Newton Booth’s “Community” Sculpture Vandalized


Neighbors coming home from Thanksgiving who happened to go by the intersection of 26th and S Streets last weekend, were in for an unpleasant sight.  At some time before the morning of Saturday, November 26, the metal sculpture inside the 26th & S traffic circle, a piece called “Community,” had been vandalized–apparently by a driver who managed to drive over the entire traffic circle.

The sculpture, created by Sacramento artist Kristen Hoard, is a symbol of the Newton Booth neighborhood, and (as far as we know) is the only art piece in Sacramento made to decorate a traffic circle.  The circle, in the center of the intersection, creates a small “roundabout” and was intended as part of the city’s traffic calming program.

Originally, the sculpture had four metal human-like figures facing each other, mounted into the dirt in the circle on small concrete stands.  Whoever vandalized the art piece somehow managed to knock over two of the standing figures.  Judging by the direction the two fallen figures were laying, it can be inferred that whatever drove over the traffic circle was traveling south on 26th Street, going towards T Street:

The uprooted concrete stand for the metal figure on the south end of the traffic circle. The metal figure was pushed over so violently that it was driven into the ground.

Was this a case of drunk driving?  A speeding truck of enormous size with an oblivious driver?  No witnesses that we know of have come forward, and even the general time of day of the incident is not known.

What is known is that speeding drivers on our neighborhood streets have become an increasing problem.  26th Street is a direct line to the freeway and to Broadway; and perhaps some foolish driver with too much to drink, or distracted (maybe with a cell phone call or a text message?), barrelled down the street late Friday night or early Saturday morning, unconcerned about the neighborhood sculpture in front of him or her.  The problem of speeding, careless drivers passing through the neighborhood is not limited to this incident:  One of the new traffic-calming islands at 23rd and T Streets was reportedly hit by a driver in the past couple of weeks.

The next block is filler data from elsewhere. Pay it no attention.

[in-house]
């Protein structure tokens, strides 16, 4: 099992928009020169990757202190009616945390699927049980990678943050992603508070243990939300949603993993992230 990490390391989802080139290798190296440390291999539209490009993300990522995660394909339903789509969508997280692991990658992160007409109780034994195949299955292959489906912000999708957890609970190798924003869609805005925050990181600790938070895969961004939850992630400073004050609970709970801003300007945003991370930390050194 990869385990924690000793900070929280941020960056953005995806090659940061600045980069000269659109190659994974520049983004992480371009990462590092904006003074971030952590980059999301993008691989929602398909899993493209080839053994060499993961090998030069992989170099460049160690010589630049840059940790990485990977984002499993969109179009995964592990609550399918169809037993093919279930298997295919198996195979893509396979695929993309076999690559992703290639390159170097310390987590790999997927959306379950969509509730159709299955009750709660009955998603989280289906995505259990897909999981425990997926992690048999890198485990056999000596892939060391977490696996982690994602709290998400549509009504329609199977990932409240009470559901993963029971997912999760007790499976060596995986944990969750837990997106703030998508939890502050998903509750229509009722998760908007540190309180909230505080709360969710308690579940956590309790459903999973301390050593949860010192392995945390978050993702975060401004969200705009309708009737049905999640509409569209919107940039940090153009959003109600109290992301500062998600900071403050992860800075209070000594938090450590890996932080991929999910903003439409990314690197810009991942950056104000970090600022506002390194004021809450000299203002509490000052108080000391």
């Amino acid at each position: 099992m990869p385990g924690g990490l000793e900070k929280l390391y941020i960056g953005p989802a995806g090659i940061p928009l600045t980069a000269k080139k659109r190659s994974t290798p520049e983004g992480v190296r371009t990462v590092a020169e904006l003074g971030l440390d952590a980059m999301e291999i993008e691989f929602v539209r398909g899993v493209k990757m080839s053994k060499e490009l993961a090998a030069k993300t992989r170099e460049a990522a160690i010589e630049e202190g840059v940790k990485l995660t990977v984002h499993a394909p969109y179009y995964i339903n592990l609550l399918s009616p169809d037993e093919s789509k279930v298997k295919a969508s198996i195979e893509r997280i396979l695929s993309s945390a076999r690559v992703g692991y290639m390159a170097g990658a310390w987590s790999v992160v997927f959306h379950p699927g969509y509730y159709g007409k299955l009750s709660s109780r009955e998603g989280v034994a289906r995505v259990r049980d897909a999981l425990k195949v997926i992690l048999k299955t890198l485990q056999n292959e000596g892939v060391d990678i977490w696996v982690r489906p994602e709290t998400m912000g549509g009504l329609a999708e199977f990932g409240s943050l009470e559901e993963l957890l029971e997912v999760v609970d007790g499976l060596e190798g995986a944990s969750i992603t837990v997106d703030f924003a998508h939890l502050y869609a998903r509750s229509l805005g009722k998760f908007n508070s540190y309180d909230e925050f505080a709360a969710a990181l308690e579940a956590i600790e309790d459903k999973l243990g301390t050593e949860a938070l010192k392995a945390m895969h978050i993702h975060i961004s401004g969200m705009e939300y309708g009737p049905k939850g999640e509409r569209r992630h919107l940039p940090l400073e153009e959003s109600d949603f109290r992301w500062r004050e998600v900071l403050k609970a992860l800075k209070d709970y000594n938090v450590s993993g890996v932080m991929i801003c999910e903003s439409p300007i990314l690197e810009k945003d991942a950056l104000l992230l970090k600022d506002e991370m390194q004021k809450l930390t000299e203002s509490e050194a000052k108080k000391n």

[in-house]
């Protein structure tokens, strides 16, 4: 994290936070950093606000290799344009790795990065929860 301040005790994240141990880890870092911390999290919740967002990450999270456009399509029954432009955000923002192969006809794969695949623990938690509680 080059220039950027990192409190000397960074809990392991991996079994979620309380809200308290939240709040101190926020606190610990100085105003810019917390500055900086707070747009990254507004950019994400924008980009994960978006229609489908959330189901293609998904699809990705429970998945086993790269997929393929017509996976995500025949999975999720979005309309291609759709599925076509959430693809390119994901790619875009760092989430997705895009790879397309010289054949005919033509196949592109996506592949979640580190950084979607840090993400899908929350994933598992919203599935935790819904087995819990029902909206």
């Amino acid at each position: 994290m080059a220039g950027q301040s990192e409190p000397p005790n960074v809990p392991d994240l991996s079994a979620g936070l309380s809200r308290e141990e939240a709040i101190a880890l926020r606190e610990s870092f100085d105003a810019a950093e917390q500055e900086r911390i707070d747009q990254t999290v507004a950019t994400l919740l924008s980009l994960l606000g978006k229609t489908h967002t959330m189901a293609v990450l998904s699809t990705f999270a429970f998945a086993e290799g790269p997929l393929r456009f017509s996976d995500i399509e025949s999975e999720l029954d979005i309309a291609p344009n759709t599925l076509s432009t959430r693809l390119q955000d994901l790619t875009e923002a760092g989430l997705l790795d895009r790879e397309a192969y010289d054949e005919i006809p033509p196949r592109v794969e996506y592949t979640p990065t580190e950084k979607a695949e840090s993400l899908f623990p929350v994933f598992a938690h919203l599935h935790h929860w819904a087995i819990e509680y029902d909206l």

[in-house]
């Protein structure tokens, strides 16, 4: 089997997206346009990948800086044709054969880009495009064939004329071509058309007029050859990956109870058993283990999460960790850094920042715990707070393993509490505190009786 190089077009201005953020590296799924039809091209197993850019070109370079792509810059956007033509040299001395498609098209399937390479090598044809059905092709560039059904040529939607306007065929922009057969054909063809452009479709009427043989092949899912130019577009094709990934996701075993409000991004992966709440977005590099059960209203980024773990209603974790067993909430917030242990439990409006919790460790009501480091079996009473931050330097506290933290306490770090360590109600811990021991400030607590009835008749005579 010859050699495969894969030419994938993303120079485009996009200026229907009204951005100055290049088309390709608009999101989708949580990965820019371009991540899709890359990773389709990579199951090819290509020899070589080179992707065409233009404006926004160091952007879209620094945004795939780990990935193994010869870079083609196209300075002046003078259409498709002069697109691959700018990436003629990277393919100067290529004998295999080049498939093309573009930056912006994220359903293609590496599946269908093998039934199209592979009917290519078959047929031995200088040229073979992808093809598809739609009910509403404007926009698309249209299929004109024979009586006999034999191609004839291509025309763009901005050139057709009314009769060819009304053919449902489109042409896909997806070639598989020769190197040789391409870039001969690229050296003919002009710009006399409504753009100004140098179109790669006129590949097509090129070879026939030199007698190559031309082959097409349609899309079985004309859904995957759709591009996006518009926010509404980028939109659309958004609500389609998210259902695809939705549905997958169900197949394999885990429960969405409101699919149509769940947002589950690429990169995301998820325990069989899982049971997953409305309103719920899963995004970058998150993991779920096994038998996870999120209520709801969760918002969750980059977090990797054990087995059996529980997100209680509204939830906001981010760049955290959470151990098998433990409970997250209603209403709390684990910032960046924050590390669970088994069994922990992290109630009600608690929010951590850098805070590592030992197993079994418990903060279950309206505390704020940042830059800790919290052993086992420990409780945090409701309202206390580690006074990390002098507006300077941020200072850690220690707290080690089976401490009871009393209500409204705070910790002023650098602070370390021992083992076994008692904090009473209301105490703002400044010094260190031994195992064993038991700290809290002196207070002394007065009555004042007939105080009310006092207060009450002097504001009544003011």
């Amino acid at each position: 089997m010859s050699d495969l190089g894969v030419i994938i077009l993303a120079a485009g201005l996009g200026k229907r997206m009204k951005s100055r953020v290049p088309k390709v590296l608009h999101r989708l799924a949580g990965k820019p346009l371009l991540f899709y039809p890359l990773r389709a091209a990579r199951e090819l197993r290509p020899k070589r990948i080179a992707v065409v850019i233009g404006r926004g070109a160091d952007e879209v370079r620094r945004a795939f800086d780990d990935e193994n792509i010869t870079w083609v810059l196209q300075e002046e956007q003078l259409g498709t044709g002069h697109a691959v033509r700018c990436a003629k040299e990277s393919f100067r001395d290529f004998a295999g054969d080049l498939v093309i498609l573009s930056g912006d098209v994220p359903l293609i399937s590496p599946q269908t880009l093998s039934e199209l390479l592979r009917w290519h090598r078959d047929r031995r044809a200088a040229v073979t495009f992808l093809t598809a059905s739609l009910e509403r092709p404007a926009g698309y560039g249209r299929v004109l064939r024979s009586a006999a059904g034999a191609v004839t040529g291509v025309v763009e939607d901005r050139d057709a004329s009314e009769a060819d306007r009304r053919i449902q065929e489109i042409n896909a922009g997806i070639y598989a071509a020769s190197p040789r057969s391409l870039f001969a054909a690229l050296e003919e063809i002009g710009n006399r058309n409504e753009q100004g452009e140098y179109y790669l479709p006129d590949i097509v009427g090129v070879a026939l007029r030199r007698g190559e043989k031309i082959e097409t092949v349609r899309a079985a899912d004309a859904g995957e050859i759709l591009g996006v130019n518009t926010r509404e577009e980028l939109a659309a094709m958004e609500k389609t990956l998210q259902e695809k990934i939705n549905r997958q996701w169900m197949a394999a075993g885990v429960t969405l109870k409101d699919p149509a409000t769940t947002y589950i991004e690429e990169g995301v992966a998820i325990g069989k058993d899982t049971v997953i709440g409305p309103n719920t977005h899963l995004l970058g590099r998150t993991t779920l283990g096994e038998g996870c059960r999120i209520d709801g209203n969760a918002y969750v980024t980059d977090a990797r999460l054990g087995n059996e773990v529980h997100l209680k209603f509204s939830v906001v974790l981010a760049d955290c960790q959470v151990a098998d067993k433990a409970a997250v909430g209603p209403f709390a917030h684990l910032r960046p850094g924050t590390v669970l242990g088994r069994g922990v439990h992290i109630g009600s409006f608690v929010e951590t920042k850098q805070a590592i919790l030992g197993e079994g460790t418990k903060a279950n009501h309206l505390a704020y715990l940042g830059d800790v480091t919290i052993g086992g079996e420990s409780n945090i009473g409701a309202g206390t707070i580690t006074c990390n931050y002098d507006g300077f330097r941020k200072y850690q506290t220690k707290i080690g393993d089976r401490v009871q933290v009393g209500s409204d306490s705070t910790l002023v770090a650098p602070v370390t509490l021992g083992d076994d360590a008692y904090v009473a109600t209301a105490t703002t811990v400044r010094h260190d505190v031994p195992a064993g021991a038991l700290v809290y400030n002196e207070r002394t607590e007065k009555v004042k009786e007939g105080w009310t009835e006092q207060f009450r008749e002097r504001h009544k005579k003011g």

Also, it is a bit chilling to note that the human-like figures in the sculpture, run over by a careless driver, look not unlike actual people sprawled on the ground.  I mention this in order to remind everyone reading this, that an accident can happen to pedestrians anytime, day or night–so please be careful crossing the street, and watch out for bad drivers.  Don’t assume a driver will stop for you.  And drivers, please be aware of your surroundings at all times, drive at posted speeds, and brake for pedestrians and cyclists.

The good news is that this neighborhood has a lot of people who care about our community–and our “Community” art piece–and we will be working to fix what was done.  In the weeks to come, the Newton Booth Neighborhoods Association will be working with the City of Sacramento, and with Kristen Hoard, to figure out the next steps to restoring the sculpture.  Might a small, friendly neighborhood fund-raiser perhaps be in the works?  We’ll keep you posted.  In the meantime, please walk, cycle and drive safely…here in the neighborhood, and everywhere you go.


2 Responses to “Newton Booth’s “Community” Sculpture Vandalized”

  1. Bill Robertson Says:

    Nice article, Dairl, with many good points made. The NBNA has been in communication with Kristen Hoard, the artist, Rob Fong’s office, and Debb Newton of the city’s Neighborhood Traffic Management Program. The repair will require a bit of finessing, since the original arrangement was that Kristen donated the art piece to the city and it is technically speaking the property of the city. But in her MOU with the city stipulated that they would not be obligated to repair the art work should it be damaged. The NBNA will have to sort this out. But it will be fixed!

  2. Olga Mandrussow Says:

    I echo Bill’s compliment, above, about your writing, Dairl. Thanks for bringing the issue to everyone’s attention. Perhaps the two damaged pieces can be permanently removed instead of reinstalled. That might be the best solution for everyone.

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